A NEW `CHESHIRE' ON THE MAP
And the homes just grow and grow
youNG Jeromy Charlet: Cheshire arrived in the world on Sunday. He wouldn't know yet, but Sunday was World Day for Lepers : A day on which we remembered the 15,000,000 lepers in the world, prayed for them, and gave what we could.
And although his father and mother will in a few months be oft again on their travels it will be a few years before Jeromy can realise what World Leper Day means, and what the work of his mother and father means to thousands of incurably sick people in many parts of the world.
His father is Group-Capt. Leonard Cheshire, V.C., one of the greatest bomber pilots of World War II; official observer at the A-bombing of Nagasaki. who now devotes his life to helping the sick. His mother is the former Sue Ryder untiring worker for survivors of Nazi concentration camps.
The story that follows is a small sample of what it means to work for the Cheshire Foundation: * * *
QUNDAY for Cyril and Stella Lyle of Bournemouth, Hampshire. was "World Day with the Lepers."
Cyril and Stella are thousands of miles away now: they are at Debra Dun, north of Delhi in India and they are helping to build a village for lepers lepers who until months ago lived on the local refuse dump.
These two are in fact part of the wonderful crowd of really amazing people whose lifework is now to spread the ideals and objects of the Cheshire Foundation.
* * *
In 1955 Op. Capt. Leonard Cheshire, V.C., went to India. He acquired a piece of land then built some huts which were immediately occupied by patients as always the incurably sick Within months more homes were on the way. One was at Dehra Dun. Here. Princess Nabha gave the Foundation a house. A long-disused but nevertheless lovely house. Help arrived. Two weeks passed and the house was filled with patients.
Another home was needed. The government gave a piece of ground nearby and helpers were recruited from different parts of the world making this new centre truly international.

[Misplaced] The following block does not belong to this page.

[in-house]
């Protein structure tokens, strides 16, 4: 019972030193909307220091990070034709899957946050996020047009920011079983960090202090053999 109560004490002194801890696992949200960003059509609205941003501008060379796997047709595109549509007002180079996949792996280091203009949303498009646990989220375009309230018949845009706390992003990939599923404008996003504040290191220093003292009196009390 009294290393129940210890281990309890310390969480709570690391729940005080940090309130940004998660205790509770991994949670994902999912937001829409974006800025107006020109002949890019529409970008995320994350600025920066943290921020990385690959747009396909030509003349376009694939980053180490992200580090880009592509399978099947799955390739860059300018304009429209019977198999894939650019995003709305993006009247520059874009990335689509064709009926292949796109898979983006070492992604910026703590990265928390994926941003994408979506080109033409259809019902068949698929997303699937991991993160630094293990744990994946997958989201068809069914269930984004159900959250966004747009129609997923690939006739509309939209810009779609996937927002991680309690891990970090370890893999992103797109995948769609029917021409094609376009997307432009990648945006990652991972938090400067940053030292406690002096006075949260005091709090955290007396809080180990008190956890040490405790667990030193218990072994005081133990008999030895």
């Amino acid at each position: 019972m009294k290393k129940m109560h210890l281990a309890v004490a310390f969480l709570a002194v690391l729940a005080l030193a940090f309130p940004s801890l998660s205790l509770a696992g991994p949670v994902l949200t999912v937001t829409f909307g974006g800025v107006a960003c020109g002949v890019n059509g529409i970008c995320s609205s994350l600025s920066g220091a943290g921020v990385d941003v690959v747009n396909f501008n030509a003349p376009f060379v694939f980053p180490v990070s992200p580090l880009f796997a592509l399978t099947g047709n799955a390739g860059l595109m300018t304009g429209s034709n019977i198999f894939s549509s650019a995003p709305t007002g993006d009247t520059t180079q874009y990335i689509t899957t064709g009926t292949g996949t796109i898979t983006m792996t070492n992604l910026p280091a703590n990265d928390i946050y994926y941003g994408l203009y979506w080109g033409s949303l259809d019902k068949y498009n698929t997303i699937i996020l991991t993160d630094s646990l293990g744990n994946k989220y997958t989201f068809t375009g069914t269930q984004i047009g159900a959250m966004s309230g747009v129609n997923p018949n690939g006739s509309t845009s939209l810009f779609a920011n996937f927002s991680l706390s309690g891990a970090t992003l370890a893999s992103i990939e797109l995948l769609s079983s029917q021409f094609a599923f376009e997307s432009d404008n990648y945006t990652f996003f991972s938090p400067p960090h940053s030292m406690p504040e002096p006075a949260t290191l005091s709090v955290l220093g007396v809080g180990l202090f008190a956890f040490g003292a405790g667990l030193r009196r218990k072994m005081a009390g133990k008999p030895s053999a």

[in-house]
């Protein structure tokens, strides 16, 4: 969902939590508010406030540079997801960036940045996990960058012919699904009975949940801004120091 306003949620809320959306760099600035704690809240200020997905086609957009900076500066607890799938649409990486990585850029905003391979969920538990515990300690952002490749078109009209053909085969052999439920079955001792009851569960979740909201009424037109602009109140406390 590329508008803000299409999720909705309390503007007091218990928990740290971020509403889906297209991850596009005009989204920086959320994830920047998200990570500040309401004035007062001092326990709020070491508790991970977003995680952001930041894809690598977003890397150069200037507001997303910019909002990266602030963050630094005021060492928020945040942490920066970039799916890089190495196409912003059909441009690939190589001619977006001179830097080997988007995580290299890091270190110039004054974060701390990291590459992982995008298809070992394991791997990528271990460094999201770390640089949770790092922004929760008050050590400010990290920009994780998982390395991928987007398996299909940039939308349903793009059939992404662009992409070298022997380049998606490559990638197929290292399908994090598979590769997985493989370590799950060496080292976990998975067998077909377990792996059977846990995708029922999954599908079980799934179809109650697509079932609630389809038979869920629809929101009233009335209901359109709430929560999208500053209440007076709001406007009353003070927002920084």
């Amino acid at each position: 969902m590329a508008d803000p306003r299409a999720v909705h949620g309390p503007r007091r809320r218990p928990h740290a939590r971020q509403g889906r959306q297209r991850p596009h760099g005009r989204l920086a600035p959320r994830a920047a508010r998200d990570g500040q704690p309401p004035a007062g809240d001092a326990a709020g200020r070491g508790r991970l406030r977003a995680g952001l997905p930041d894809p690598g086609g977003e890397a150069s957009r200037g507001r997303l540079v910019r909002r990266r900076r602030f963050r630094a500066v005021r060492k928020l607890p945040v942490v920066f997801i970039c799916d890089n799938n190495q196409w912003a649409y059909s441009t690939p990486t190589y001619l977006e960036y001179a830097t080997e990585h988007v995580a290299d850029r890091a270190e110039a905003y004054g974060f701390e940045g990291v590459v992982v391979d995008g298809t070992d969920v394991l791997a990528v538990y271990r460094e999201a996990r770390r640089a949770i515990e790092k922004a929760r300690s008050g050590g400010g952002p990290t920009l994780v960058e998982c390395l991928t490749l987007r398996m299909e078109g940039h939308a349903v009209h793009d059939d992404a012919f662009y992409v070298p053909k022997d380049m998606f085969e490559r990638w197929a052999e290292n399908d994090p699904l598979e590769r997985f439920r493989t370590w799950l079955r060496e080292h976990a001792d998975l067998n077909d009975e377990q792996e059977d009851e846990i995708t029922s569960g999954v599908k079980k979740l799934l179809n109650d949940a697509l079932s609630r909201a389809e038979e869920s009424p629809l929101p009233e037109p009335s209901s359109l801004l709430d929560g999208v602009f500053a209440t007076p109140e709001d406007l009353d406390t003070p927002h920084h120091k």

They started with tents and as usual no money.
* * *
MEA NWH I LE, hundreds of miles
away in Singapore. Cyril Lyle, a Senior Technician with the R.A.F. had spent his spare time with friends working on yet another Cheshire Home.
A former gun emplacementused by both British and Japanese during the war -was the site. Cyril and his friends bought their own tools and an old car. Weekends and leave were then spent on the roofless. jungle-overgrown. derelict building.
Within 12 months 10 patients had moved in. That was the beginning. There are now several more wings --and Cyril Lyle has been demobbed.
* * *
RETURN to Bournemouth? Oh
no. It was next stop India with his wife Stella (who can turn her hand to almost any job on the site). And Debra Dun. And the Leper Colony.
Small houses the Cheshire Foundation never houses many people in one home to guard against the institutional atmosphere -arc going up around a central block. At least four hundred incurably. sick and the lepers now turn gratefully to the Cheshire Foundation.
Mentally handicapped and physically handicapped children are happily in the charge of Miss Burton. S.R.N.. whose home is in Brighton. and Miss Jane Wehncr, also from England.
* * * CYRIL and Stella Lyle are just `"' two of the many dedicated people who work for the Cheshire Foundation in the homes and sites now strung out across the globe.
A second home has been built in Malaya, India has nine in all, Nigeria is to have one, Poland has two in the charge of Mrs. Leonard Cheshire (Sue Ryder); 17 are in full working order in Britain while five or six are at the committee stage.
Two more are nearly ready to open their doors: One in Edinburgh -the first for Scotland, the other in South Wales. near Carmarthen.